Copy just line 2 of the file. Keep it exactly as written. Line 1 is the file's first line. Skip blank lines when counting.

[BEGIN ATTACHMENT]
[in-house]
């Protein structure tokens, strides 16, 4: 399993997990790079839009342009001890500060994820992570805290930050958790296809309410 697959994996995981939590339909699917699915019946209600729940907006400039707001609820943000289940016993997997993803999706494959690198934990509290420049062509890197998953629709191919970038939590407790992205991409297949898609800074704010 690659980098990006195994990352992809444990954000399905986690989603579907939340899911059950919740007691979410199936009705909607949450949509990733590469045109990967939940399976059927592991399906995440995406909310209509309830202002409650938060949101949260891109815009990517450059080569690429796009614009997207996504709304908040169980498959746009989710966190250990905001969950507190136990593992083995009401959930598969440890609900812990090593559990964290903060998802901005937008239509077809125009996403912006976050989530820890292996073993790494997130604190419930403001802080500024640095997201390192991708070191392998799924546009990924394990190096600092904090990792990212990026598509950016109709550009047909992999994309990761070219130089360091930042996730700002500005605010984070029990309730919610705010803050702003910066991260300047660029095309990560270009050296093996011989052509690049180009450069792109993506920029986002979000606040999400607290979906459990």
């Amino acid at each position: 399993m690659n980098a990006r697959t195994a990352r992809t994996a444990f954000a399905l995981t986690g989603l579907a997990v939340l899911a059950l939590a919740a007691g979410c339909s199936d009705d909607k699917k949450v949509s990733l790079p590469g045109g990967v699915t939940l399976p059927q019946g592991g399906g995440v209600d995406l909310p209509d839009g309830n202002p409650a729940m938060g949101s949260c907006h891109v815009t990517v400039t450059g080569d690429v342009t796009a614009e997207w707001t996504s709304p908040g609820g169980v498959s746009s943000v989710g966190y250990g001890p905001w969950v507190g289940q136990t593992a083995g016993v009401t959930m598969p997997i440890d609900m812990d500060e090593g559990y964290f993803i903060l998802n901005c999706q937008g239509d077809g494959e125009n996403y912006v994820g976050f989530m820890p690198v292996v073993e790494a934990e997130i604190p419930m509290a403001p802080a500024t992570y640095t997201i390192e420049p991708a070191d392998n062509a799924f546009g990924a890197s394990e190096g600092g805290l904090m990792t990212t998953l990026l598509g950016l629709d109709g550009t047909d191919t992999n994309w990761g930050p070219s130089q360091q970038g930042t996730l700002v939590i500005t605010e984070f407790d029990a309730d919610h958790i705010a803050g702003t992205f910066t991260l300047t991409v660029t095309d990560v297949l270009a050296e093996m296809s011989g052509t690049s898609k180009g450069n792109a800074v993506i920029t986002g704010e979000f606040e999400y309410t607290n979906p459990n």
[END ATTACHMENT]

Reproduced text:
């Protein structure tokens, strides 16, 4: 399993997990790079839009342009001890500060994820992570805290930050958790296809309410 697959994996995981939590339909699917699915019946209600729940907006400039707001609820943000289940016993997997993803999706494959690198934990509290420049062509890197998953629709191919970038939590407790992205991409297949898609800074704010 690659980098990006195994990352992809444990954000399905986690989603579907939340899911059950919740007691979410199936009705909607949450949509990733590469045109990967939940399976059927592991399906995440995406909310209509309830202002409650938060949101949260891109815009990517450059080569690429796009614009997207996504709304908040169980498959746009989710966190250990905001969950507190136990593992083995009401959930598969440890609900812990090593559990964290903060998802901005937008239509077809125009996403912006976050989530820890292996073993790494997130604190419930403001802080500024640095997201390192991708070191392998799924546009990924394990190096600092904090990792990212990026598509950016109709550009047909992999994309990761070219130089360091930042996730700002500005605010984070029990309730919610705010803050702003910066991260300047660029095309990560270009050296093996011989052509690049180009450069792109993506920029986002979000606040999400607290979906459990």